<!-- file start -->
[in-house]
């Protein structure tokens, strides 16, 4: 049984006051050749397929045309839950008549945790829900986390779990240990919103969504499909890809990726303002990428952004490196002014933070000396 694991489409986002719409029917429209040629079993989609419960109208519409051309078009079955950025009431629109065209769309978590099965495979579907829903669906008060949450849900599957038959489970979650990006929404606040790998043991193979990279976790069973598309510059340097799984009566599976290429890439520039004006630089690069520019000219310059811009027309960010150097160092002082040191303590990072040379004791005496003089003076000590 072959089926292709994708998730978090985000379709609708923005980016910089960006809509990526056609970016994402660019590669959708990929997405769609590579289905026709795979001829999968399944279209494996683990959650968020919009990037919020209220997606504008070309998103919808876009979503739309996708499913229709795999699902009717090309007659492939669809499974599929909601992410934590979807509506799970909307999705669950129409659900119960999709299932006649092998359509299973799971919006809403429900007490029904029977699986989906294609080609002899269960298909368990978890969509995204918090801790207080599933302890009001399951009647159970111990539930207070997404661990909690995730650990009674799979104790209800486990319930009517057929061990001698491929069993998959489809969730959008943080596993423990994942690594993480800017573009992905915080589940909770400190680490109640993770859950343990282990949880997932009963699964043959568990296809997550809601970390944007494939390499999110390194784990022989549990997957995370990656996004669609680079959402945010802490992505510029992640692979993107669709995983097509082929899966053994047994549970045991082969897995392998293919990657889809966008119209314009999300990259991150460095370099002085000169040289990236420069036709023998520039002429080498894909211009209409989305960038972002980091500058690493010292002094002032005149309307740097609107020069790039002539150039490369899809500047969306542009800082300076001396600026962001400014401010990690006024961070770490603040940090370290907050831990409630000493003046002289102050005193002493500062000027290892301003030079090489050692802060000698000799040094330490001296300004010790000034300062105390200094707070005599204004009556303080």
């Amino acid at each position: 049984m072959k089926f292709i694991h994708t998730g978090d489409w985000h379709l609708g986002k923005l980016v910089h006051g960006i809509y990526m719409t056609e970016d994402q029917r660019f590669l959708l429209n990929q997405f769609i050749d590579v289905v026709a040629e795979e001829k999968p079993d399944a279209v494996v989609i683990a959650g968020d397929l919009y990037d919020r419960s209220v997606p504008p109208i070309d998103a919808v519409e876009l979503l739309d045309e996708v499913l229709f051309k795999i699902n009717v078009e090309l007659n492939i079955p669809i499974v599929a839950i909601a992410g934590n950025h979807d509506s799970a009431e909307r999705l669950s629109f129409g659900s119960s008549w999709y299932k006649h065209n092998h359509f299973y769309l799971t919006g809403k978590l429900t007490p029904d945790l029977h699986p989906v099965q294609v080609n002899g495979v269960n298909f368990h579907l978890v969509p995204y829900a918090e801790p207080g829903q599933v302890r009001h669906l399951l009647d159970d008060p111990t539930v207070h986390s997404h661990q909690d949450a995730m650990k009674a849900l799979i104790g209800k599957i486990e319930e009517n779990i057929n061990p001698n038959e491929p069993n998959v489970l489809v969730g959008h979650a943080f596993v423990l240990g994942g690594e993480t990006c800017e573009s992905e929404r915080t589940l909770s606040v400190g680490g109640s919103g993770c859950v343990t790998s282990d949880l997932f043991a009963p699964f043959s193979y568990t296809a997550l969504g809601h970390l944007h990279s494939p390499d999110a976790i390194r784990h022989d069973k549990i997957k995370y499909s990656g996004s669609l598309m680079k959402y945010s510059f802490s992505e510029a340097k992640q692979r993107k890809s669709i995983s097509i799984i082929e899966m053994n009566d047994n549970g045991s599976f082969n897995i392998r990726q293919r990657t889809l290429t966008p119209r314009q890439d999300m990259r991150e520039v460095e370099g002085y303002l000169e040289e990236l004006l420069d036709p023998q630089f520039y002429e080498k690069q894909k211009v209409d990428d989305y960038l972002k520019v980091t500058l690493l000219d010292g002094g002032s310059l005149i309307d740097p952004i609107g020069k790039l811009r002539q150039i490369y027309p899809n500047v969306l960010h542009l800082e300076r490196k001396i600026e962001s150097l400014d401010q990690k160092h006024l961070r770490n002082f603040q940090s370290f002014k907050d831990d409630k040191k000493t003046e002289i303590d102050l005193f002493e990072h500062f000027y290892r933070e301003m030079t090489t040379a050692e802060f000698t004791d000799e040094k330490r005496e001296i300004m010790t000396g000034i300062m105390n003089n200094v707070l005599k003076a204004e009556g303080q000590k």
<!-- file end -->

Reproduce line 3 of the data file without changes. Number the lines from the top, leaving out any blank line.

């Amino acid at each position: 049984m072959k089926f292709i694991h994708t998730g978090d489409w985000h379709l609708g986002k923005l980016v910089h006051g960006i809509y990526m719409t056609e970016d994402q029917r660019f590669l959708l429209n990929q997405f769609i050749d590579v289905v026709a040629e795979e001829k999968p079993d399944a279209v494996v989609i683990a959650g968020d397929l919009y990037d919020r419960s209220v997606p504008p109208i070309d998103a919808v519409e876009l979503l739309d045309e996708v499913l229709f051309k795999i699902n009717v078009e090309l007659n492939i079955p669809i499974v599929a839950i909601a992410g934590n950025h979807d509506s799970a009431e909307r999705l669950s629109f129409g659900s119960s008549w999709y299932k006649h065209n092998h359509f299973y769309l799971t919006g809403k978590l429900t007490p029904d945790l029977h699986p989906v099965q294609v080609n002899g495979v269960n298909f368990h579907l978890v969509p995204y829900a918090e801790p207080g829903q599933v302890r009001h669906l399951l009647d159970d008060p111990t539930v207070h986390s997404h661990q909690d949450a995730m650990k009674a849900l799979i104790g209800k599957i486990e319930e009517n779990i057929n061990p001698n038959e491929p069993n998959v489970l489809v969730g959008h979650a943080f596993v423990l240990g994942g690594e993480t990006c800017e573009s992905e929404r915080t589940l909770s606040v400190g680490g109640s919103g993770c859950v343990t790998s282990d949880l997932f043991a009963p699964f043959s193979y568990t296809a997550l969504g809601h970390l944007h990279s494939p390499d999110a976790i390194r784990h022989d069973k549990i997957k995370y499909s990656g996004s669609l598309m680079k959402y945010s510059f802490s992505e510029a340097k992640q692979r993107k890809s669709i995983s097509i799984i082929e899966m053994n009566d047994n549970g045991s599976f082969n897995i392998r990726q293919r990657t889809l290429t966008p119209r314009q890439d999300m990259r991150e520039v460095e370099g002085y303002l000169e040289e990236l004006l420069d036709p023998q630089f520039y002429e080498k690069q894909k211009v209409d990428d989305y960038l972002k520019v980091t500058l690493l000219d010292g002094g002032s310059l005149i309307d740097p952004i609107g020069k790039l811009r002539q150039i490369y027309p899809n500047v969306l960010h542009l800082e300076r490196k001396i600026e962001s150097l400014d401010q990690k160092h006024l961070r770490n002082f603040q940090s370290f002014k907050d831990d409630k040191k000493t003046e002289i303590d102050l005193f002493e990072h500062f000027y290892r933070e301003m030079t090489t040379a050692e802060f000698t004791d000799e040094k330490r005496e001296i300004m010790t000396g000034i300062m105390n003089n200094v707070l005599k003076a204004e009556g303080q000590k």